BY BRIAN McGILLIVARY
TRAVERSE CITY — Betsy Coffia chose to run an unconventional campaign for Michigan's 104th House District by eschewing the lifeblood of the modern campaign: Political Action Committee money.
Coffia refused to accept any large donations from organizations or special interests. Instead she's relied on individual donations and an army of volunteers to spread her message.
"This is about the democratic process, which should be about people, not money," said Coffia, a Democrat. "You can't say that and then turn around and take that money."
Coffia's message that special interest money is purchasing — and undermining — democracy resonates with voters, but she faces the "proverbial catch-22," said Ross Richardson, a county commissioner and vice chairman of the county Democratic Party.
"Money in politics is what you use to get your message out, and without the money it's a little difficult to get your message out," he said. "She's a great candidate ... but it costs money to run a race."
Her opponent, two-term incumbent Republican Wayne Schmidt, said he takes her challenge seriously. He's doing all the standard campaign tactics: knocking on some doors, sending out mailings, and paying for a radio ad that encourages listeners to send the "Republican team" back to Lansing.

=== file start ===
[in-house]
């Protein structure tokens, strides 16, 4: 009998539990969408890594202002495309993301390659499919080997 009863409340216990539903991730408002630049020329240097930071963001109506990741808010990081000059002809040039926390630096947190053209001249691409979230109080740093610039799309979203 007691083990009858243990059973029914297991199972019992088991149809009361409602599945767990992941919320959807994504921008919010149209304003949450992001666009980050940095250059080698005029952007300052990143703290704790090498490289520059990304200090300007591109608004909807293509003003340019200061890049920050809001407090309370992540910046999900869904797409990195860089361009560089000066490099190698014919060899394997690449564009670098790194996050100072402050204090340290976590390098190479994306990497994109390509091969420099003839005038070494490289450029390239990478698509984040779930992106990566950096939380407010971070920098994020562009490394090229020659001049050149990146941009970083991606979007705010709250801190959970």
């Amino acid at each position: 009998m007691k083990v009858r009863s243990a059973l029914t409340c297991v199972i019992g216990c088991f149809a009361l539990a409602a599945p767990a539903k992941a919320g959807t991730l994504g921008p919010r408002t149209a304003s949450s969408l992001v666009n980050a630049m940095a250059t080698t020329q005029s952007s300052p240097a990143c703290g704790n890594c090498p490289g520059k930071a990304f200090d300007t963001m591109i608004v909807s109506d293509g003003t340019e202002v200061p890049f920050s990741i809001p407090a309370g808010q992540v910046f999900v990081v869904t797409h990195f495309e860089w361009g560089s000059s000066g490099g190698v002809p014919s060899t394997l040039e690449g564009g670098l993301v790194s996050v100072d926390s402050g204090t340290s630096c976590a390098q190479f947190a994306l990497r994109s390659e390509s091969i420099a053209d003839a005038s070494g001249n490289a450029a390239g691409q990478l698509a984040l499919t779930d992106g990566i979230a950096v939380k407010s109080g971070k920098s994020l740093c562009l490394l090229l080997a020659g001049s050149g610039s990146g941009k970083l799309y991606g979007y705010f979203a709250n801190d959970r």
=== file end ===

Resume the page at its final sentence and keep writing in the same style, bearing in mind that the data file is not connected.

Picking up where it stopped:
Schmidt raised over $131,000 this election cycle, much of it from special interests. But since the August Primary Schmidt spent just $19,154 campaigning, and that includes a $4,000 gift to the House Republican Campaign Committee. It also includes travel expenses for campaigning for Republicans in targeted races around the state.
Coffia raised $18,900 for the campaign and spent $10,747 since the primary.
Republicans show no signs of concern about Coffia, though they acknowledge she has run a spirited, well-organized campaign.
"She's not going to beat Wayne, this county usually polls 60 to 40 Republican," said Larry Inman, Grand Traverse County Board chairman and a hopeful to replace Schmidt in 2014.
Coffia said she's been underestimated on other occasions.
"We're making up for not having a boat-load of money with a boat-load of people," Coffia said. "We have so much grass-roots energy, and word of mouth, that's powerful."